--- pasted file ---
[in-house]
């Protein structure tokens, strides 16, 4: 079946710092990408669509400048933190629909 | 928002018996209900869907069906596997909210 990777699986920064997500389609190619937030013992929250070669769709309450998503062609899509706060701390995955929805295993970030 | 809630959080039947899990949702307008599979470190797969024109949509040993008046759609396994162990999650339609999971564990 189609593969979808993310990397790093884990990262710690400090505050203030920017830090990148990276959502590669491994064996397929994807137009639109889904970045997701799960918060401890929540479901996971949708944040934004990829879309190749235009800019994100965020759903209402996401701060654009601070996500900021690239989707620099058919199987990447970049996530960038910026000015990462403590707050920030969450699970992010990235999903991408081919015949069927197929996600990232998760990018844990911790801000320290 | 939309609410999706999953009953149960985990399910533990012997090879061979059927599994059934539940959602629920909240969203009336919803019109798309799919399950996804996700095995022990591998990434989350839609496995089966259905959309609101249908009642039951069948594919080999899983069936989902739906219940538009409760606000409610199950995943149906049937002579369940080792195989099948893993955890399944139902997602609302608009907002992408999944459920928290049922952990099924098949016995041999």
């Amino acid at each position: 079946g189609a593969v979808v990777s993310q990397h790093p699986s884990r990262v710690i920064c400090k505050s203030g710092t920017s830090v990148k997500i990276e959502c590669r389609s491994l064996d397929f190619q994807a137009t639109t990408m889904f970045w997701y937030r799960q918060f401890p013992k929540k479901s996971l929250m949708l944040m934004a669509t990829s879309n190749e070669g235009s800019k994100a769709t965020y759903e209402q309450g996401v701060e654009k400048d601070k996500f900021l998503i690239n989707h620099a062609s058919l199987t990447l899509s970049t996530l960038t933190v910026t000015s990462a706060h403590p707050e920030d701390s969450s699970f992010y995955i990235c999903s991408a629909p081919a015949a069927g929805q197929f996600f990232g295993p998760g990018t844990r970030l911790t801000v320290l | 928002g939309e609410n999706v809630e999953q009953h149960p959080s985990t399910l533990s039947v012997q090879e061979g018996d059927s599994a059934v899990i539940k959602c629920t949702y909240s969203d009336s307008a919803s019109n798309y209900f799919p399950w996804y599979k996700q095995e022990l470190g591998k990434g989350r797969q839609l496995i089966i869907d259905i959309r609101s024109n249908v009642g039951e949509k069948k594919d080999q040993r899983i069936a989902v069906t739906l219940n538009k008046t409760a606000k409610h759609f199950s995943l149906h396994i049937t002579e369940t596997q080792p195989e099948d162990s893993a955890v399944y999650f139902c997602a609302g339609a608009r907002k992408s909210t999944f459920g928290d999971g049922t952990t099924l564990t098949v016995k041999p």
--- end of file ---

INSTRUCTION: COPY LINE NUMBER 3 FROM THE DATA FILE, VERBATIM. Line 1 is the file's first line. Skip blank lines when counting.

């Amino acid at each position: 079946g189609a593969v979808v990777s993310q990397h790093p699986s884990r990262v710690i920064c400090k505050s203030g710092t920017s830090v990148k997500i990276e959502c590669r389609s491994l064996d397929f190619q994807a137009t639109t990408m889904f970045w997701y937030r799960q918060f401890p013992k929540k479901s996971l929250m949708l944040m934004a669509t990829s879309n190749e070669g235009s800019k994100a769709t965020y759903e209402q309450g996401v701060e654009k400048d601070k996500f900021l998503i690239n989707h620099a062609s058919l199987t990447l899509s970049t996530l960038t933190v910026t000015s990462a706060h403590p707050e920030d701390s969450s699970f992010y995955i990235c999903s991408a629909p081919a015949a069927g929805q197929f996600f990232g295993p998760g990018t844990r970030l911790t801000v320290l | 928002g939309e609410n999706v809630e999953q009953h149960p959080s985990t399910l533990s039947v012997q090879e061979g018996d059927s599994a059934v899990i539940k959602c629920t949702y909240s969203d009336s307008a919803s019109n798309y209900f799919p399950w996804y599979k996700q095995e022990l470190g591998k990434g989350r797969q839609l496995i089966i869907d259905i959309r609101s024109n249908v009642g039951e949509k069948k594919d080999q040993r899983i069936a989902v069906t739906l219940n538009k008046t409760a606000k409610h759609f199950s995943l149906h396994i049937t002579e369940t596997q080792p195989e099948d162990s893993a955890v399944y999650f139902c997602a609302g339609a608009r907002k992408s909210t999944f459920g928290d999971g049922t952990t099924l564990t098949v016995k041999p």